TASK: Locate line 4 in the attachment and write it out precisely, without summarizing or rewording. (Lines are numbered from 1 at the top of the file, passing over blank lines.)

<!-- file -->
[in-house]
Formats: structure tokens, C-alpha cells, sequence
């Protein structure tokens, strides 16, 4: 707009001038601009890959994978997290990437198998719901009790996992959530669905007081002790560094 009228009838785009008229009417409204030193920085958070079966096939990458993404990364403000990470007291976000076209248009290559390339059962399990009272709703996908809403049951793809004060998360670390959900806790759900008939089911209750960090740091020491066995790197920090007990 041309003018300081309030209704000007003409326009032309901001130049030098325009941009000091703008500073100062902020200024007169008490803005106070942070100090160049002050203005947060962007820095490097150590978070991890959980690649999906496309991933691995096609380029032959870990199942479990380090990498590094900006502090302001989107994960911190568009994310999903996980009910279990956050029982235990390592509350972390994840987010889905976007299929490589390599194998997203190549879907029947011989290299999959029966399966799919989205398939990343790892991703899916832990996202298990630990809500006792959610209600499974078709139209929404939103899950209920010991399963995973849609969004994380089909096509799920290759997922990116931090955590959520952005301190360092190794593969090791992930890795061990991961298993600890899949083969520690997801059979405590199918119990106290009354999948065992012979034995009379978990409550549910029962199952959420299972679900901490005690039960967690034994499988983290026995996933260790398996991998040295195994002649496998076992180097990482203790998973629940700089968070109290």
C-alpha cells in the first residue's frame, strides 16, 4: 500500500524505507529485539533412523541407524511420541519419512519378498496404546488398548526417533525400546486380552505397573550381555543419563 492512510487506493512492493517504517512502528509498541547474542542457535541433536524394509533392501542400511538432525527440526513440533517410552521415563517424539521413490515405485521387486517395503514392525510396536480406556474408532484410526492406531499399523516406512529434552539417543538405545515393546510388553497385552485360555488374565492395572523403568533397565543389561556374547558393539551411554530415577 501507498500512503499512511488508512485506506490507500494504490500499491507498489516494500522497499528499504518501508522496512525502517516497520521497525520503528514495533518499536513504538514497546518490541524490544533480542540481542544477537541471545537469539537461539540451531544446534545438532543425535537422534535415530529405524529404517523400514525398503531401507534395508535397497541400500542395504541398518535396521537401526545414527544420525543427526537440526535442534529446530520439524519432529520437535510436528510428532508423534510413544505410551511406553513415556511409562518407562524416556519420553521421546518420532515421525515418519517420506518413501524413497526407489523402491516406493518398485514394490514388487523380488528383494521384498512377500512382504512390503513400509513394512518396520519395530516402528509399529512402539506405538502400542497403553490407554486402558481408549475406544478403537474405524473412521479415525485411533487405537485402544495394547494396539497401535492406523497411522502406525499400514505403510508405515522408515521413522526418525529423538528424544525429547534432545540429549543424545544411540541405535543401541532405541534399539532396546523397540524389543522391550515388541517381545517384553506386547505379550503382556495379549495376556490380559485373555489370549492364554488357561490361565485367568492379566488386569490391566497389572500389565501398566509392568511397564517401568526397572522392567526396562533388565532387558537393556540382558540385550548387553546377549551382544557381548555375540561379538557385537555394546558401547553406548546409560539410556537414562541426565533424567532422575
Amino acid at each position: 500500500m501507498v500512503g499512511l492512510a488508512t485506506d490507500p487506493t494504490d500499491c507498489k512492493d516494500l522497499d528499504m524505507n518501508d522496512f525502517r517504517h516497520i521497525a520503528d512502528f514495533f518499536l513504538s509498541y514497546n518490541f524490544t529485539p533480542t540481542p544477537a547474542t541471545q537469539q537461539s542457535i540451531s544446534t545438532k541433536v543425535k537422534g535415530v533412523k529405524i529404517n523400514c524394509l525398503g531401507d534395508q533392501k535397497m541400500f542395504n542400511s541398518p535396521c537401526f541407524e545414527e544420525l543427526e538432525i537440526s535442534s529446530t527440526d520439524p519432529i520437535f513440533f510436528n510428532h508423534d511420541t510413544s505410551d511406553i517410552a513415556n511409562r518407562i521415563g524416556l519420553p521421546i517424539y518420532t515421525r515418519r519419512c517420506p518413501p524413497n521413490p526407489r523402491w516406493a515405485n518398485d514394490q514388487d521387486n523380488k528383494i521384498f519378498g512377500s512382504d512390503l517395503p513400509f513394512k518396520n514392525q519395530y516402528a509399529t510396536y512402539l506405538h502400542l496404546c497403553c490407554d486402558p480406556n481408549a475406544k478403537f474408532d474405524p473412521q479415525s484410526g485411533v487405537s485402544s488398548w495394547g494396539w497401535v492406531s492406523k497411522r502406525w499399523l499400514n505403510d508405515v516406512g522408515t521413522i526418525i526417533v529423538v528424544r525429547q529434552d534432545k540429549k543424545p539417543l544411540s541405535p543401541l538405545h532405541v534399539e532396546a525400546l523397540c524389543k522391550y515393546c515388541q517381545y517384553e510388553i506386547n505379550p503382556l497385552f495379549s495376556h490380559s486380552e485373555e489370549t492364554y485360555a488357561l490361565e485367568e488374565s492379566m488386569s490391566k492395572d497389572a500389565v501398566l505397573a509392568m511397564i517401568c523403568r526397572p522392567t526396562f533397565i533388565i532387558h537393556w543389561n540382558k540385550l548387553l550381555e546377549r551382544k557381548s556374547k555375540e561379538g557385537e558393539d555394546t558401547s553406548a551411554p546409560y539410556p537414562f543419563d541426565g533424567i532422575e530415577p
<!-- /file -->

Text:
C-alpha cells in the first residue's frame, strides 16, 4: 500500500524505507529485539533412523541407524511420541519419512519378498496404546488398548526417533525400546486380552505397573550381555543419563 492512510487506493512492493517504517512502528509498541547474542542457535541433536524394509533392501542400511538432525527440526513440533517410552521415563517424539521413490515405485521387486517395503514392525510396536480406556474408532484410526492406531499399523516406512529434552539417543538405545515393546510388553497385552485360555488374565492395572523403568533397565543389561556374547558393539551411554530415577 501507498500512503499512511488508512485506506490507500494504490500499491507498489516494500522497499528499504518501508522496512525502517516497520521497525520503528514495533518499536513504538514497546518490541524490544533480542540481542544477537541471545537469539537461539540451531544446534545438532543425535537422534535415530529405524529404517523400514525398503531401507534395508535397497541400500542395504541398518535396521537401526545414527544420525543427526537440526535442534529446530520439524519432529520437535510436528510428532508423534510413544505410551511406553513415556511409562518407562524416556519420553521421546518420532515421525515418519517420506518413501524413497526407489523402491516406493518398485514394490514388487523380488528383494521384498512377500512382504512390503513400509513394512518396520519395530516402528509399529512402539506405538502400542497403553490407554486402558481408549475406544478403537474405524473412521479415525485411533487405537485402544495394547494396539497401535492406523497411522502406525499400514505403510508405515522408515521413522526418525529423538528424544525429547534432545540429549543424545544411540541405535543401541532405541534399539532396546523397540524389543522391550515388541517381545517384553506386547505379550503382556495379549495376556490380559485373555489370549492364554488357561490361565485367568492379566488386569490391566497389572500389565501398566509392568511397564517401568526397572522392567526396562533388565532387558537393556540382558540385550548387553546377549551382544557381548555375540561379538557385537555394546558401547553406548546409560539410556537414562541426565533424567532422575